Fegelein: How to talk to children about tragedy
Special to the Sky-Hi News
There have been many tragic events in the news this past year. Here is what the experts say about discussing such tragedies with children in a way that does not scare or overwhelm them:
Care for Yourself
• Children are influenced by adults’ reactions. First, when possible, ensure that your own needs are met, so that your initial reaction to the tragedy is not in front of children. Seek support from other adults.
• Be aware of your reactions in front of children show them that you can handle crisis.
• Remain calm. Don’t overwhelm children-share your feelings in a way that matches their age and maturity level.
Care for Children
• Provide plenty of verbal and physical love for your child.
• Ask what children know about the event and clarify misinformation.
• Focus on children’s words and feelings without making judgments or recommendations.
• Be available when children need to talk. Be physically and emotionally present as much as possible.
• Stay close. If you must leave, reassure children that they are safe and that you will return.
• Watch for signs of anxiety: physical symptoms, behavioral changes, acting out, reluctance to attend school. If a child is overly stressed, unable to function in regular routines or behaving dangerously, consider consulting a mental health professional.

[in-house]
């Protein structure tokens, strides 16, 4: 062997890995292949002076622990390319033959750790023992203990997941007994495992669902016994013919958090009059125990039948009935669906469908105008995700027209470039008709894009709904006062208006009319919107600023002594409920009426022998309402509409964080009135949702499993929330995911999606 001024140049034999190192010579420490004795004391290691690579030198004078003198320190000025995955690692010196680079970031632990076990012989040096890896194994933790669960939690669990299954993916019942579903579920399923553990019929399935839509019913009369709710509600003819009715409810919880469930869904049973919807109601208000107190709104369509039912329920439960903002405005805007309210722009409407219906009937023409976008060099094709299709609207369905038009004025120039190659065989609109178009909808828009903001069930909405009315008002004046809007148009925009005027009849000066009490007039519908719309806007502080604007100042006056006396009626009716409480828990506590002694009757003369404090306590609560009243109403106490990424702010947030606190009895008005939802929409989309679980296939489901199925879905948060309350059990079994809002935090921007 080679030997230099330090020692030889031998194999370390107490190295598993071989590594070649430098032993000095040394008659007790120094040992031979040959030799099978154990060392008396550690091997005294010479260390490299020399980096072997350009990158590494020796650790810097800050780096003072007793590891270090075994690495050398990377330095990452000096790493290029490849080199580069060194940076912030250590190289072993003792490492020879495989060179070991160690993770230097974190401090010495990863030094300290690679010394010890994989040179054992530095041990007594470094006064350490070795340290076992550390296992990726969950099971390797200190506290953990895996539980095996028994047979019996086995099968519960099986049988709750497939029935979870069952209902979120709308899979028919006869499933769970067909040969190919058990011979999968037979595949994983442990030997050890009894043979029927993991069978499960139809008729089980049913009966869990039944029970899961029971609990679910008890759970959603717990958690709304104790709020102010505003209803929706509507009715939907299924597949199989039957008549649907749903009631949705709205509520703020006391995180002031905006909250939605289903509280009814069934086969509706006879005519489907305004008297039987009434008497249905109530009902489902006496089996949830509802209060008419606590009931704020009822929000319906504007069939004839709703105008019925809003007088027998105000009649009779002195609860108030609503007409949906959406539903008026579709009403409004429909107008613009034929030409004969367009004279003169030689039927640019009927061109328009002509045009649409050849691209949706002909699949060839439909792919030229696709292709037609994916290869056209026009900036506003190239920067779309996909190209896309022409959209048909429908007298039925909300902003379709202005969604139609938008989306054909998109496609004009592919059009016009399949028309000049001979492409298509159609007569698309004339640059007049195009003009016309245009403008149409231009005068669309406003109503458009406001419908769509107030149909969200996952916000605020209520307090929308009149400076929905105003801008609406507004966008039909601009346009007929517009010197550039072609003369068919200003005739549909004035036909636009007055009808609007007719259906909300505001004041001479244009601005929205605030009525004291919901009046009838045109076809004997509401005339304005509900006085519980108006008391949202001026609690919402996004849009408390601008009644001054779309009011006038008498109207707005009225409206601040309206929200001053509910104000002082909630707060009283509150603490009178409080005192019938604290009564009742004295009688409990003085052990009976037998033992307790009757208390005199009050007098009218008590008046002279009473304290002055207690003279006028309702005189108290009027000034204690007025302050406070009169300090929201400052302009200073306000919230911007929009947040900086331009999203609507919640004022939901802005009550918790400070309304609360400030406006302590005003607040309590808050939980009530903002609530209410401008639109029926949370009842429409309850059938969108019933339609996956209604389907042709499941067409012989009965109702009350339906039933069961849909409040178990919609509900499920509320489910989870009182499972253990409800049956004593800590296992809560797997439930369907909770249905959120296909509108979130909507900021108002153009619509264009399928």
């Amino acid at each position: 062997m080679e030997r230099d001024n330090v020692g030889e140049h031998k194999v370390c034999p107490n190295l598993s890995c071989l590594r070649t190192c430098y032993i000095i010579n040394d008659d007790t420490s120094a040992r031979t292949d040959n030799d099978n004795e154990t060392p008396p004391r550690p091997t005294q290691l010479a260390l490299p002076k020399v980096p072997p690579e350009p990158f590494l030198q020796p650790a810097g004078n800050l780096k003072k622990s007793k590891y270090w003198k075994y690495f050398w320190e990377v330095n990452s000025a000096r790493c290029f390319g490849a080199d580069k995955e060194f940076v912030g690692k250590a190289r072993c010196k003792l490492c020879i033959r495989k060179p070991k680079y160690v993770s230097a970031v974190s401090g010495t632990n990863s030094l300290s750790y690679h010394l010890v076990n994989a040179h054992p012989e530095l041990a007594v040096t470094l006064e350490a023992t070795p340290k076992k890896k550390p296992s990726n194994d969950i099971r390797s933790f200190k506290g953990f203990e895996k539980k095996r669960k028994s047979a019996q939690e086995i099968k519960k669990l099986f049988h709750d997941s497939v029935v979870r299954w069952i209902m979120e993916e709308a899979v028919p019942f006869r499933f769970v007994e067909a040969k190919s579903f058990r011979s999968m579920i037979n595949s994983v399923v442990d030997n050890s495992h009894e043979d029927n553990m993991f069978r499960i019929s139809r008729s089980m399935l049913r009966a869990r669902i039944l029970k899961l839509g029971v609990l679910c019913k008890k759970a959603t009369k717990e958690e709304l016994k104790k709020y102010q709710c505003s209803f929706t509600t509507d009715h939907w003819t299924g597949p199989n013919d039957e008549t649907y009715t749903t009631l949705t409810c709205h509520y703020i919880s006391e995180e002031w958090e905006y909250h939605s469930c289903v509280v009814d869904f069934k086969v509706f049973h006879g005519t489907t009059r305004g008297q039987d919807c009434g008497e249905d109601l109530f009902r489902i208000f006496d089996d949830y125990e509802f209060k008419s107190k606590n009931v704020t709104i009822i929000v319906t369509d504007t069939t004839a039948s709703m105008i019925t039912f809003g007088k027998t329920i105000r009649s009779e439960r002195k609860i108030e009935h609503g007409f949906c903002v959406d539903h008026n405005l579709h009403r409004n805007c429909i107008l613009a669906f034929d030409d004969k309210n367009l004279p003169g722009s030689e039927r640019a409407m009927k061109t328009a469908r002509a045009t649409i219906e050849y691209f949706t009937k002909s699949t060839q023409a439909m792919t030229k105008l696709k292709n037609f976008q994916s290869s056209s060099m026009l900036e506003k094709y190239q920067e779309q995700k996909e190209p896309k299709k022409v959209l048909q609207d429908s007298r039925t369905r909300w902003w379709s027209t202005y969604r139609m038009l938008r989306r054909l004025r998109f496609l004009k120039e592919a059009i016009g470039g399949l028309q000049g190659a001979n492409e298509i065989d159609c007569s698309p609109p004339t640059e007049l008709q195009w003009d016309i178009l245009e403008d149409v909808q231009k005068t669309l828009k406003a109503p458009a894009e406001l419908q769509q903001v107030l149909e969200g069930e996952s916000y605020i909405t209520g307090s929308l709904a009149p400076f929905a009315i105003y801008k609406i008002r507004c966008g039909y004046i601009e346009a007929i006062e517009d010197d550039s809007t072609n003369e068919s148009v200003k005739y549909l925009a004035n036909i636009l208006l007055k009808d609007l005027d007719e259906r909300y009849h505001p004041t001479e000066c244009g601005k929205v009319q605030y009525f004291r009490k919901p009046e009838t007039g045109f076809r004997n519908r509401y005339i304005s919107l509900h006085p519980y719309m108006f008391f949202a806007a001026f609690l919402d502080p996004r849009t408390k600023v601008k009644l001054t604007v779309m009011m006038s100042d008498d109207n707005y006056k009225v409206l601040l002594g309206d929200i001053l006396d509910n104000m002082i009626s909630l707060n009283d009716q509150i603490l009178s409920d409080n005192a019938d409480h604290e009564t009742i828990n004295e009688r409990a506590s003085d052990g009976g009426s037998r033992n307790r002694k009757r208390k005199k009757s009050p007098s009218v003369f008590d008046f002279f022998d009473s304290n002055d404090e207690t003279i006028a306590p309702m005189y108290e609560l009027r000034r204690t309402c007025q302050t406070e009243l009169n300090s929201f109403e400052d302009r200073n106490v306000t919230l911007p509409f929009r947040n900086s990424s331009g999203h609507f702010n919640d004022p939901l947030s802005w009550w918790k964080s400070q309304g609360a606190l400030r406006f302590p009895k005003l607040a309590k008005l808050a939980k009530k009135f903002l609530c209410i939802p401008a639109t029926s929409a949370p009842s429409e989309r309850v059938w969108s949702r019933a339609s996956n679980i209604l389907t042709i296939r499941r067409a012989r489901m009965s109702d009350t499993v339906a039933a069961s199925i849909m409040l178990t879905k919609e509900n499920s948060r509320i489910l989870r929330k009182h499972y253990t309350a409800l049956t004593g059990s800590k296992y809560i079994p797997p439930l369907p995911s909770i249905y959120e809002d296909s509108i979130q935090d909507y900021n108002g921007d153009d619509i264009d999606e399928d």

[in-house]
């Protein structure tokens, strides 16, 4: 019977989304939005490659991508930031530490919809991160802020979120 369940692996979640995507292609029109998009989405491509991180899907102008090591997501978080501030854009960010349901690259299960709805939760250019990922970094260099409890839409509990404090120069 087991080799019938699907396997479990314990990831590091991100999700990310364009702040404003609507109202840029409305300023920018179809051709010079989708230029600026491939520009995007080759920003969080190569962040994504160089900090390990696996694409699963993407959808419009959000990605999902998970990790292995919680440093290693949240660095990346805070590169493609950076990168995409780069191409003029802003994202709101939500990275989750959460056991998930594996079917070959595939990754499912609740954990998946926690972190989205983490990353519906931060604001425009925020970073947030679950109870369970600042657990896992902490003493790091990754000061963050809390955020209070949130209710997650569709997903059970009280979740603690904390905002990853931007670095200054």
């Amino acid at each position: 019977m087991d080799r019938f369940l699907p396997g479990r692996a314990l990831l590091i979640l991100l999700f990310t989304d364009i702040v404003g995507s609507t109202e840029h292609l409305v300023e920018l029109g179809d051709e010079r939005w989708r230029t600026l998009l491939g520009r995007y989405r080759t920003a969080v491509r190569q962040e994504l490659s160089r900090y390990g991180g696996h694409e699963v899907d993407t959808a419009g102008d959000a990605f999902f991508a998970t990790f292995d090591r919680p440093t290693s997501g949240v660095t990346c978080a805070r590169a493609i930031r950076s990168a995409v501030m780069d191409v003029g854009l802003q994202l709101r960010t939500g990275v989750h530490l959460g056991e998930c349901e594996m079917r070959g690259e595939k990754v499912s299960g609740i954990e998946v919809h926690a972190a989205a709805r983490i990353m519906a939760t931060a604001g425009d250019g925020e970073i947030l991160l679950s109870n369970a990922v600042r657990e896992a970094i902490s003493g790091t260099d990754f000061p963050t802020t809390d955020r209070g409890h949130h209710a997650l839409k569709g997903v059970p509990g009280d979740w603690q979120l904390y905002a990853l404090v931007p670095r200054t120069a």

• Recognize that children of different ages require different methods of communication.
• Reassure children that they did not cause the trauma.
• Maintain regular routines, and assess your child’s anxiety level before resuming out-of-home activities.
• Ensure bedtime is calming.
• Tell children that they are safe, you will protect them, the community is safe, and these incidents are rare.
• Listen. Listen to children’s concerns and do not minimize their fears.
• Encourage children to discuss or express feelings, and help them label feelings if needed.
• Give your child something of yours to hold on to or an object that brings her comfort.
• Discuss safety measures in your home or school if appropriate.
• Limit children’s media exposure of the event, and watch the news with them.
• Provide age-appropriate explanations and answers about the event.
• Encourage children to talk about what they have heard and seen, and how they feel.
• Patiently answer repeated questions and provide consistent answers and information.
• Consider suggesting that upset older children keep a journal; let them know they can share it with you if they wish.
• Younger children can draw pictures about their feelings or act feelings out with puppets.
• Involve children in helpful activities, like writing thank you letters to aid providers.
• Discuss the heroes who help when there is a tragedy. Remind children that there are good people everywhere.
Appropriate guidance and support can help children weather tragedies and grow stronger from the experience. Resources used in this article and more information can be found at:
Sue Fegelein, J.D., is Northwest Rocky Mountain CASA’s Executive Director. NWRM CASA provides volunteer advocates for abused and neglected children, and is always looking for community volunteers. http://www.rockymountaincasa.org
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